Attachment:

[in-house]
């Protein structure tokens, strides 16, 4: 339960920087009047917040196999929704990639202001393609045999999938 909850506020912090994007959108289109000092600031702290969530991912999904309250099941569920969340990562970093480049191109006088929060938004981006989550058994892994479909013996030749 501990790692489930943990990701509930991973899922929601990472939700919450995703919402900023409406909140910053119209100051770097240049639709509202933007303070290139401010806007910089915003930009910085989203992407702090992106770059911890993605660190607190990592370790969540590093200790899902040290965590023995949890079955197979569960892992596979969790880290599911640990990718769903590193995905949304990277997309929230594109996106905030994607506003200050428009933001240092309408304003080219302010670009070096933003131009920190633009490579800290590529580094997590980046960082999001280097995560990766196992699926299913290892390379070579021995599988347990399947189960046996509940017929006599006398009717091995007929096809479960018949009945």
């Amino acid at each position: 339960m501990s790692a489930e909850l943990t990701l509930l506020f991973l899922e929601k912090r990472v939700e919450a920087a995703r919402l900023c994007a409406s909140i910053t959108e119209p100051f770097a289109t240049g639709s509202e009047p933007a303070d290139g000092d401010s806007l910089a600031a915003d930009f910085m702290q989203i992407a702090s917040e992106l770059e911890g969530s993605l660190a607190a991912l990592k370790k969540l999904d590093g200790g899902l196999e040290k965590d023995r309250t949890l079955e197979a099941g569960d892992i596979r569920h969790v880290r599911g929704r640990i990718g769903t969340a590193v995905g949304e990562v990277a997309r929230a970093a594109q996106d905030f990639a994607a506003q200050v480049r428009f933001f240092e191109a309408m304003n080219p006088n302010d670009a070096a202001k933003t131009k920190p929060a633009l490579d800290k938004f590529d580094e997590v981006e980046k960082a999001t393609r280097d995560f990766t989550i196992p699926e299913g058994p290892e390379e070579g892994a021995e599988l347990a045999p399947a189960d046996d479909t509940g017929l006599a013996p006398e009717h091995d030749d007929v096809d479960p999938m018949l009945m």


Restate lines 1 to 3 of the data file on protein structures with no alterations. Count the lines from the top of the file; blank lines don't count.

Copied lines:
[in-house]
């Protein structure tokens, strides 16, 4: 339960920087009047917040196999929704990639202001393609045999999938 909850506020912090994007959108289109000092600031702290969530991912999904309250099941569920969340990562970093480049191109006088929060938004981006989550058994892994479909013996030749 501990790692489930943990990701509930991973899922929601990472939700919450995703919402900023409406909140910053119209100051770097240049639709509202933007303070290139401010806007910089915003930009910085989203992407702090992106770059911890993605660190607190990592370790969540590093200790899902040290965590023995949890079955197979569960892992596979969790880290599911640990990718769903590193995905949304990277997309929230594109996106905030994607506003200050428009933001240092309408304003080219302010670009070096933003131009920190633009490579800290590529580094997590980046960082999001280097995560990766196992699926299913290892390379070579021995599988347990399947189960046996509940017929006599006398009717091995007929096809479960018949009945």
């Amino acid at each position: 339960m501990s790692a489930e909850l943990t990701l509930l506020f991973l899922e929601k912090r990472v939700e919450a920087a995703r919402l900023c994007a409406s909140i910053t959108e119209p100051f770097a289109t240049g639709s509202e009047p933007a303070d290139g000092d401010s806007l910089a600031a915003d930009f910085m702290q989203i992407a702090s917040e992106l770059e911890g969530s993605l660190a607190a991912l990592k370790k969540l999904d590093g200790g899902l196999e040290k965590d023995r309250t949890l079955e197979a099941g569960d892992i596979r569920h969790v880290r599911g929704r640990i990718g769903t969340a590193v995905g949304e990562v990277a997309r929230a970093a594109q996106d905030f990639a994607a506003q200050v480049r428009f933001f240092e191109a309408m304003n080219p006088n302010d670009a070096a202001k933003t131009k920190p929060a633009l490579d800290k938004f590529d580094e997590v981006e980046k960082a999001t393609r280097d995560f990766t989550i196992p699926e299913g058994p290892e390379e070579g892994a021995e599988l347990a045999p399947a189960d046996d479909t509940g017929l006599a013996p006398e009717h091995d030749d007929v096809d479960p999938m018949l009945m």